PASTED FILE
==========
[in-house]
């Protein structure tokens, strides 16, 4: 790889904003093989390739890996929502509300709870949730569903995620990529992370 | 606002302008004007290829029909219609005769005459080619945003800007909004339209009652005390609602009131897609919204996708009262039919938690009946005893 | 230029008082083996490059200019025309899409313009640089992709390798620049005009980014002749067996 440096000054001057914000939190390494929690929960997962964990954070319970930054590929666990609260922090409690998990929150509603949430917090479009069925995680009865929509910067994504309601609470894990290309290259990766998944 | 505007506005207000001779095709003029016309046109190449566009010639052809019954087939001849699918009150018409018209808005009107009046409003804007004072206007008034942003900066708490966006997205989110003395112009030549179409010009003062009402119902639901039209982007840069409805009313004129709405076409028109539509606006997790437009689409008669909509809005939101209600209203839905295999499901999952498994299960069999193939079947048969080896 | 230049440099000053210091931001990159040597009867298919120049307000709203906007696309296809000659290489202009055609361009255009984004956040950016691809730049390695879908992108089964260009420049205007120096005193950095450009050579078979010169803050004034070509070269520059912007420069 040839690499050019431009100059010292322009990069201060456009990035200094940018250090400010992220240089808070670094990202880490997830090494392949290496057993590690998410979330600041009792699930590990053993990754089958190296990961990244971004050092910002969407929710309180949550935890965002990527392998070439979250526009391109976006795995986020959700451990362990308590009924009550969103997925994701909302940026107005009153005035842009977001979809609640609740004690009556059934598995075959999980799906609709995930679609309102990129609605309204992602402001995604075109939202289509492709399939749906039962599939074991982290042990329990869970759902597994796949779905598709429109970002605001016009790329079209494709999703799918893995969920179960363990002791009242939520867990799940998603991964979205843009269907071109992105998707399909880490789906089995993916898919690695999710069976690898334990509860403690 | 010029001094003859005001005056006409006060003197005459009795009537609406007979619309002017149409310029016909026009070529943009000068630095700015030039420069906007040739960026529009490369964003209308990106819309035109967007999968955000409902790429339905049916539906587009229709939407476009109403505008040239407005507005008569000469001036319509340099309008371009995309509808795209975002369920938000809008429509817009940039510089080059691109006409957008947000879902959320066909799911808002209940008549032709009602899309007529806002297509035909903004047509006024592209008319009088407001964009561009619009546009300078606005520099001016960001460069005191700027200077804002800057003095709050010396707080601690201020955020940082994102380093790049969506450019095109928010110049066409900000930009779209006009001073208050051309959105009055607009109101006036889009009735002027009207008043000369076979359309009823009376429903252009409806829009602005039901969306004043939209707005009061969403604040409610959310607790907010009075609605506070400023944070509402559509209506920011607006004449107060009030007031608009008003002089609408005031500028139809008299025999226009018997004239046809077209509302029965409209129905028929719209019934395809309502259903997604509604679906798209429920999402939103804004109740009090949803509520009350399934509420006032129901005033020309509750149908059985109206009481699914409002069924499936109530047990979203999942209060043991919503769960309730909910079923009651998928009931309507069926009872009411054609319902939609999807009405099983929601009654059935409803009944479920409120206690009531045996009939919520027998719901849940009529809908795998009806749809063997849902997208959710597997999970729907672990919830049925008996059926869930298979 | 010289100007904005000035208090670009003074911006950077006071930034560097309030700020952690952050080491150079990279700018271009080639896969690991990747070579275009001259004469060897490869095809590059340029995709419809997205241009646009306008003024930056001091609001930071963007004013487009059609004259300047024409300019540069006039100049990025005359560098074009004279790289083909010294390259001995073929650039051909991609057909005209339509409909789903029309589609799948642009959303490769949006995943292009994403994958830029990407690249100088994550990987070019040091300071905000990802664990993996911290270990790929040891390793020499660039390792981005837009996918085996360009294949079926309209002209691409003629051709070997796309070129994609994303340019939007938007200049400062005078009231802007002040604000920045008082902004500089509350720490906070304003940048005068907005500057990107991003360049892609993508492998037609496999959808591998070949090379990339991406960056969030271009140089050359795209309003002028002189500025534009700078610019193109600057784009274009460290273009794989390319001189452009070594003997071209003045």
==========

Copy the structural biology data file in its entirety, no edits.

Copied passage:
[in-house]
């Protein structure tokens, strides 16, 4: 790889904003093989390739890996929502509300709870949730569903995620990529992370 | 606002302008004007290829029909219609005769005459080619945003800007909004339209009652005390609602009131897609919204996708009262039919938690009946005893 | 230029008082083996490059200019025309899409313009640089992709390798620049005009980014002749067996 440096000054001057914000939190390494929690929960997962964990954070319970930054590929666990609260922090409690998990929150509603949430917090479009069925995680009865929509910067994504309601609470894990290309290259990766998944 | 505007506005207000001779095709003029016309046109190449566009010639052809019954087939001849699918009150018409018209808005009107009046409003804007004072206007008034942003900066708490966006997205989110003395112009030549179409010009003062009402119902639901039209982007840069409805009313004129709405076409028109539509606006997790437009689409008669909509809005939101209600209203839905295999499901999952498994299960069999193939079947048969080896 | 230049440099000053210091931001990159040597009867298919120049307000709203906007696309296809000659290489202009055609361009255009984004956040950016691809730049390695879908992108089964260009420049205007120096005193950095450009050579078979010169803050004034070509070269520059912007420069 040839690499050019431009100059010292322009990069201060456009990035200094940018250090400010992220240089808070670094990202880490997830090494392949290496057993590690998410979330600041009792699930590990053993990754089958190296990961990244971004050092910002969407929710309180949550935890965002990527392998070439979250526009391109976006795995986020959700451990362990308590009924009550969103997925994701909302940026107005009153005035842009977001979809609640609740004690009556059934598995075959999980799906609709995930679609309102990129609605309204992602402001995604075109939202289509492709399939749906039962599939074991982290042990329990869970759902597994796949779905598709429109970002605001016009790329079209494709999703799918893995969920179960363990002791009242939520867990799940998603991964979205843009269907071109992105998707399909880490789906089995993916898919690695999710069976690898334990509860403690 | 010029001094003859005001005056006409006060003197005459009795009537609406007979619309002017149409310029016909026009070529943009000068630095700015030039420069906007040739960026529009490369964003209308990106819309035109967007999968955000409902790429339905049916539906587009229709939407476009109403505008040239407005507005008569000469001036319509340099309008371009995309509808795209975002369920938000809008429509817009940039510089080059691109006409957008947000879902959320066909799911808002209940008549032709009602899309007529806002297509035909903004047509006024592209008319009088407001964009561009619009546009300078606005520099001016960001460069005191700027200077804002800057003095709050010396707080601690201020955020940082994102380093790049969506450019095109928010110049066409900000930009779209006009001073208050051309959105009055607009109101006036889009009735002027009207008043000369076979359309009823009376429903252009409806829009602005039901969306004043939209707005009061969403604040409610959310607790907010009075609605506070400023944070509402559509209506920011607006004449107060009030007031608009008003002089609408005031500028139809008299025999226009018997004239046809077209509302029965409209129905028929719209019934395809309502259903997604509604679906798209429920999402939103804004109740009090949803509520009350399934509420006032129901005033020309509750149908059985109206009481699914409002069924499936109530047990979203999942209060043991919503769960309730909910079923009651998928009931309507069926009872009411054609319902939609999807009405099983929601009654059935409803009944479920409120206690009531045996009939919520027998719901849940009529809908795998009806749809063997849902997208959710597997999970729907672990919830049925008996059926869930298979 | 010289100007904005000035208090670009003074911006950077006071930034560097309030700020952690952050080491150079990279700018271009080639896969690991990747070579275009001259004469060897490869095809590059340029995709419809997205241009646009306008003024930056001091609001930071963007004013487009059609004259300047024409300019540069006039100049990025005359560098074009004279790289083909010294390259001995073929650039051909991609057909005209339509409909789903029309589609799948642009959303490769949006995943292009994403994958830029990407690249100088994550990987070019040091300071905000990802664990993996911290270990790929040891390793020499660039390792981005837009996918085996360009294949079926309209002209691409003629051709070997796309070129994609994303340019939007938007200049400062005078009231802007002040604000920045008082902004500089509350720490906070304003940048005068907005500057990107991003360049892609993508492998037609496999959808591998070949090379990339991406960056969030271009140089050359795209309003002028002189500025534009700078610019193109600057784009274009460290273009794989390319001189452009070594003997071209003045």